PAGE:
Onsite Private Security Firearm Policy


  • All officers must complete (at minimum) a semi-annual training and recertification.
    • The purpose of semi-annual trainings is to ensure the firearm policy is understood, and the officer can demonstrate proficiency with a firearm.
    • Semi-annual training costs are covered by the company, however officers must bring their own 120 rounds for the firearms recertification. 60 rounds are needed, and another 60 rounds recommended in case the first attempt results in a failure.
  • Officers must pass a written test in addition to the firearm recertification.
  • Officers must show competency with their firearm, including proper handling, maintenance/cleaning, and general troubleshooting. An inspection of firearms by the instructor may be ordered to ensure cleanliness and proper care.
  • Officers must bring a proper holster which corresponds with their firearm.


  • Primary duty firearm must be a semi-automatic pistol (no revolvers).
  • Primary duty firearm must be an appropriate size and caliber for the user.
  • Firearms must be stored in a locked receptacle while not in use.
  • DO NOT store your firearm in patrol vehicles.
  • Firearms must be stored separately from ammunition.


  • Holster must be designed for the firearm you carry.
  • Holster must fit snugly and securely on your belt.
  • Holster must have a trigger guard and retention strap.
  • Holster should have an easily manipulated thumb break.
  • Duty holster must be worn on your strong side.


  • Ammunition must be factory ammunition (no reloads for duty use).
  • Duty ammunition must be hollow point.
  • Ammunition must be properly maintained, and stored separately from your firearm while not in use.


  • Officers must carry at least one magazine in the firearm, and one additional magazine as a spare.
    • It is recommended to carry at least two spare magazines (in addition to the magazine in the firearm).

Firearm use in Security

Firearms are NOT to be used as a means of compliance.

Firearms are NOT to be drawn or discharged for practice, training, or recreation while on duty, except while at an approved training site.

Firearms are NOT to be drawn or discharged as a warning except in the instances listed below.

It is NOT acceptable to discharge your firearm to protect client property.

Approved use of firearms:

Officers may only draw/discharge firearm if there is an imminent physical threat to the life of the officer, client or third party individual(s).

Officers may draw/discharge their firearm if the suspect is attempting a felonious act, such as:

  • Homicide
  • Aggravated Assault
  • Rape
  • Arson

If a Security Officer is involved in a shooting

1. Holster the firearm.  Do not place it on the ground, unless ordered to do so by law enforcement.
2. Seek medical attention, even if you’re unharmed. 
– you may need medical attention for shock
– it looks better from an optics standpoint to have security in the ambulance, as opposed to standing over a dead body with a hero pose.
– immediately contact your supervisor.
– comply with police requests, but do not provide them with a statement until you have an attorney present. This is not because you’ve done anything wrong, but a way to protect you and the company from potential civil and criminal liability. You may tell the police “My company requires me to have an attorney present.”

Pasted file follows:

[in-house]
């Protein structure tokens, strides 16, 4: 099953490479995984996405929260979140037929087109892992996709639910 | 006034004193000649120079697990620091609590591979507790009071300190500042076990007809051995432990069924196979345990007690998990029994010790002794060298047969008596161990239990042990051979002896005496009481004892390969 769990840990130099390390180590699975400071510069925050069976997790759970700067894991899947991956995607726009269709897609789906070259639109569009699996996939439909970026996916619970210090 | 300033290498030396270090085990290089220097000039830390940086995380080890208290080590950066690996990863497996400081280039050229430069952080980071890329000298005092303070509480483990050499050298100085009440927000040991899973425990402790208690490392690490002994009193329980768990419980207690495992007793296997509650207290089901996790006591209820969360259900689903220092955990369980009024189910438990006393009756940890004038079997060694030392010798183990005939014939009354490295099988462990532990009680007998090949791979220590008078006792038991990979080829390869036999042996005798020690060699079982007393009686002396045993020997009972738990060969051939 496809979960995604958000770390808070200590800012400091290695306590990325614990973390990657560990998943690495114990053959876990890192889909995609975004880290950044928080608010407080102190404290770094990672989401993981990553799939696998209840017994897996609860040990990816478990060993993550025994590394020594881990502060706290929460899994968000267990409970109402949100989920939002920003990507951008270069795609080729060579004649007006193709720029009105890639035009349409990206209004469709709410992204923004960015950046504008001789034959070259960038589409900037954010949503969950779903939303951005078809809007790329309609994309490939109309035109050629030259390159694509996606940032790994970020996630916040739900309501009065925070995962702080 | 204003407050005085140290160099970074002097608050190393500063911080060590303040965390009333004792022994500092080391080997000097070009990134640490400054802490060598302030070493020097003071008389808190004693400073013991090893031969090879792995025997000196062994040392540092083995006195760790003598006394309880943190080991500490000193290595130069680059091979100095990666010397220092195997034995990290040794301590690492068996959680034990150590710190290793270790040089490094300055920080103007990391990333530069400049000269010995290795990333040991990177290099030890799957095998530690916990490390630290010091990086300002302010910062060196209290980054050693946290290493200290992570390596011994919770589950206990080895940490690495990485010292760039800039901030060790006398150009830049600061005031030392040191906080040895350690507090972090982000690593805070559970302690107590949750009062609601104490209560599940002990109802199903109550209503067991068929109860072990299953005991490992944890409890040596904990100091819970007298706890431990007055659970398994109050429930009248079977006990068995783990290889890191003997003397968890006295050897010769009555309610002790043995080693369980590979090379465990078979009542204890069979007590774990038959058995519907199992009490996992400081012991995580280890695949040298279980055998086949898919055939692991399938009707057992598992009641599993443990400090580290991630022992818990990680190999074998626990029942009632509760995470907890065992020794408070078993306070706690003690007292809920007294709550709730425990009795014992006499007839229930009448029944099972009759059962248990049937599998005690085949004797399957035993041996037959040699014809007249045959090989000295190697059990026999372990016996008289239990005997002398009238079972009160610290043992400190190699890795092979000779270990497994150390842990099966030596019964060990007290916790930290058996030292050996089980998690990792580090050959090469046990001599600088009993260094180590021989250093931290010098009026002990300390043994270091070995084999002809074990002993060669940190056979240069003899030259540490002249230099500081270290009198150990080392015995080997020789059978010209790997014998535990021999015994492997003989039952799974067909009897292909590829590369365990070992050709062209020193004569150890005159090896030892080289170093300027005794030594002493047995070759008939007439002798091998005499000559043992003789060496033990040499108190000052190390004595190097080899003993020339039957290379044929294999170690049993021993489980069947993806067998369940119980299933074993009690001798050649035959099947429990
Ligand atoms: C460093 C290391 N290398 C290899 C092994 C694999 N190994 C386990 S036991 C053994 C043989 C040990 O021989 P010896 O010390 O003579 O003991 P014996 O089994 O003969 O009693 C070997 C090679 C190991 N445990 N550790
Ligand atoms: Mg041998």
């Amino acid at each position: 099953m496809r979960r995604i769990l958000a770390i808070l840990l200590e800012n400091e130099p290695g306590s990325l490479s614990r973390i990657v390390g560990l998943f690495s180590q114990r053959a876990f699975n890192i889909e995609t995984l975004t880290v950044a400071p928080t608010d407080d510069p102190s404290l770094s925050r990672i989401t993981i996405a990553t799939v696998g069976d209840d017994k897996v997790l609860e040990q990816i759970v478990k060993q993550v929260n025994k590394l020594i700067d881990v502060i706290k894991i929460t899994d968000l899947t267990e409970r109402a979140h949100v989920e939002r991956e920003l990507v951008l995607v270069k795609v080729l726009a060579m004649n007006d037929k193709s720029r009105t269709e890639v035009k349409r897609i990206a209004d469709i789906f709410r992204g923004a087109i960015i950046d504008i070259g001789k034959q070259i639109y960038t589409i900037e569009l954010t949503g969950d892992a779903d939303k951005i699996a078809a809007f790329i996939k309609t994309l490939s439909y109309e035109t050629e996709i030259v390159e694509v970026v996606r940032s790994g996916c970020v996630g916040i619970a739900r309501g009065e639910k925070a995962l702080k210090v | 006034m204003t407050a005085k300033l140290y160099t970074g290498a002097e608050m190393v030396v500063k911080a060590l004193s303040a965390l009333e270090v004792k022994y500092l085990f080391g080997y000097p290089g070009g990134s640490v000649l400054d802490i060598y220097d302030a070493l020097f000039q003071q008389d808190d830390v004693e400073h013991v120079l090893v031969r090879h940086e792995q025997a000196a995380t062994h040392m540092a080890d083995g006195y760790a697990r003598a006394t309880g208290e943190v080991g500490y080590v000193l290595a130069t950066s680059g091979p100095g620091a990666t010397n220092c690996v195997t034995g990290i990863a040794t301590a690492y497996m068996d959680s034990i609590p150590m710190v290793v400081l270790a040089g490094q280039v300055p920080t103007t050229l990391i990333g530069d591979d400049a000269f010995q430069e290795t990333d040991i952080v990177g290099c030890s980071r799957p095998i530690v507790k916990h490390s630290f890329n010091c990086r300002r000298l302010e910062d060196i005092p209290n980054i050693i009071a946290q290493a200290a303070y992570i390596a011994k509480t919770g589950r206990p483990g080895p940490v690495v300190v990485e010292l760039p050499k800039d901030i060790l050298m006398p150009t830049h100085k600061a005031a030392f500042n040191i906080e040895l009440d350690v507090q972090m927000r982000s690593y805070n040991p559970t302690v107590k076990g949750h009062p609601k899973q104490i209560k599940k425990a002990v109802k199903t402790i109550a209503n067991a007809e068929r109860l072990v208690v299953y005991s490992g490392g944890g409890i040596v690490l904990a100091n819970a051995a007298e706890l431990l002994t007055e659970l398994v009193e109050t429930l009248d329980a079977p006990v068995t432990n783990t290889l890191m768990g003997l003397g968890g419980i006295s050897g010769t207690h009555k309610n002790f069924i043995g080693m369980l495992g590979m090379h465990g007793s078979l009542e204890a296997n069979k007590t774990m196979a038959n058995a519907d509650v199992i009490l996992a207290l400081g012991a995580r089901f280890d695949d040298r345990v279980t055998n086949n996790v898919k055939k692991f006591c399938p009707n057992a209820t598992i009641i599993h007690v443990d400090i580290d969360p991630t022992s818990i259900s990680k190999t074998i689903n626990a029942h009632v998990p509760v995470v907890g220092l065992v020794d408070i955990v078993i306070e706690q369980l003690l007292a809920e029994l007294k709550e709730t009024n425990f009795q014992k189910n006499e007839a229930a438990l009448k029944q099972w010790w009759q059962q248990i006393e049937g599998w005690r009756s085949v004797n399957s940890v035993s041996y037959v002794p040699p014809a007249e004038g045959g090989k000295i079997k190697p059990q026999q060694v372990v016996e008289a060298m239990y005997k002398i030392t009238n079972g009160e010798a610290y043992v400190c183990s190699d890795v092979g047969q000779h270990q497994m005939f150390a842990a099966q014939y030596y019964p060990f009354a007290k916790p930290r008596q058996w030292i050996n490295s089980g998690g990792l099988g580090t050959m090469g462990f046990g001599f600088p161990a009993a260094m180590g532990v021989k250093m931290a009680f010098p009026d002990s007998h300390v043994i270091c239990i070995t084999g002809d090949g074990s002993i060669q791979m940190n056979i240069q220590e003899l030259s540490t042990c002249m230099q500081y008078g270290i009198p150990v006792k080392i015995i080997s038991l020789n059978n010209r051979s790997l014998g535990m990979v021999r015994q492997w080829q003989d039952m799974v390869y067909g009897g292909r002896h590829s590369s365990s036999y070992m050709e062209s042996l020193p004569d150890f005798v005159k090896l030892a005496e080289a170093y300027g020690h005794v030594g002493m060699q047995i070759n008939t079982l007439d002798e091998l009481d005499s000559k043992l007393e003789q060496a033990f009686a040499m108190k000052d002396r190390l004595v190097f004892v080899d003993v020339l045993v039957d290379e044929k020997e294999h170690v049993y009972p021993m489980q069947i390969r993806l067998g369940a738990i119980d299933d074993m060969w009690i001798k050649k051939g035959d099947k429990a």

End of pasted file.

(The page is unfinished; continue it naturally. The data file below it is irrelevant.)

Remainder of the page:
– do not speak with the media. If they ask for a statement, state “I am not authorized to speak with the media at this time”.

Good Samaritan Law, Utah

(1) A person who renders emergency care at or near the scene of, or during an emergency, gratuitously and in good faith, is not liable for any civil damages or penalties as a result of any act or omission by the person rendering the emergency care, unless the person is grossly negligent or caused the emergency. As used in this section, “emergency” means an unexpected occurrence involving injury, threat of injury, or illness to a person or the public, including motor vehicle accidents, disasters, actual or threatened discharges, removal, or disposal of hazardous materials, and other accidents or events of a similar nature. “Emergency care” includes actual assistance or advice offered to avoid, mitigate, or attempt to mitigate the effects of an emergency.

(2) A person who gratuitously, and in good faith, assists governmental agencies or political subdivisions in the activities described in Subsections (2)(a) through (c) is not liable for any civil damages or penalties as a result of any act or omission unless the person rendering assistance is grossly negligent in:

  1. implementing measures to control the causes of epidemic and communicable diseases and other conditions significantly affecting the public health, or necessary to protect the public health as set out in Title 26A, Chapter 1, Local Health Departments
  2. investigating and controlling suspected bioterrorism and disease as set out in Title 26, Chapter 23b, Detection of Public Health Emergencies Act; and
  3. responding to a national, state, or local emergency, a public health emergency as defined in Section 26-23b-102, or a declaration by the President of the United States or other federal official requesting public health-related activities.

(3) The immunity in Subsection (2) is in addition to any immunity or protection in state or federal law that may apply.

Off Duty Restrictions

  • Security Officers may NOT wear security uniforms, or carry a firearm in the capacity of a security officer while off duty. Uniforms are to be worn only while on duty, or on the commute to/from the contracted site.
  • If the off-duty officer chooses to carry a firearm, company preference is that the officer conceal-carries their firearm (which requires a Concealed Firearm Permit).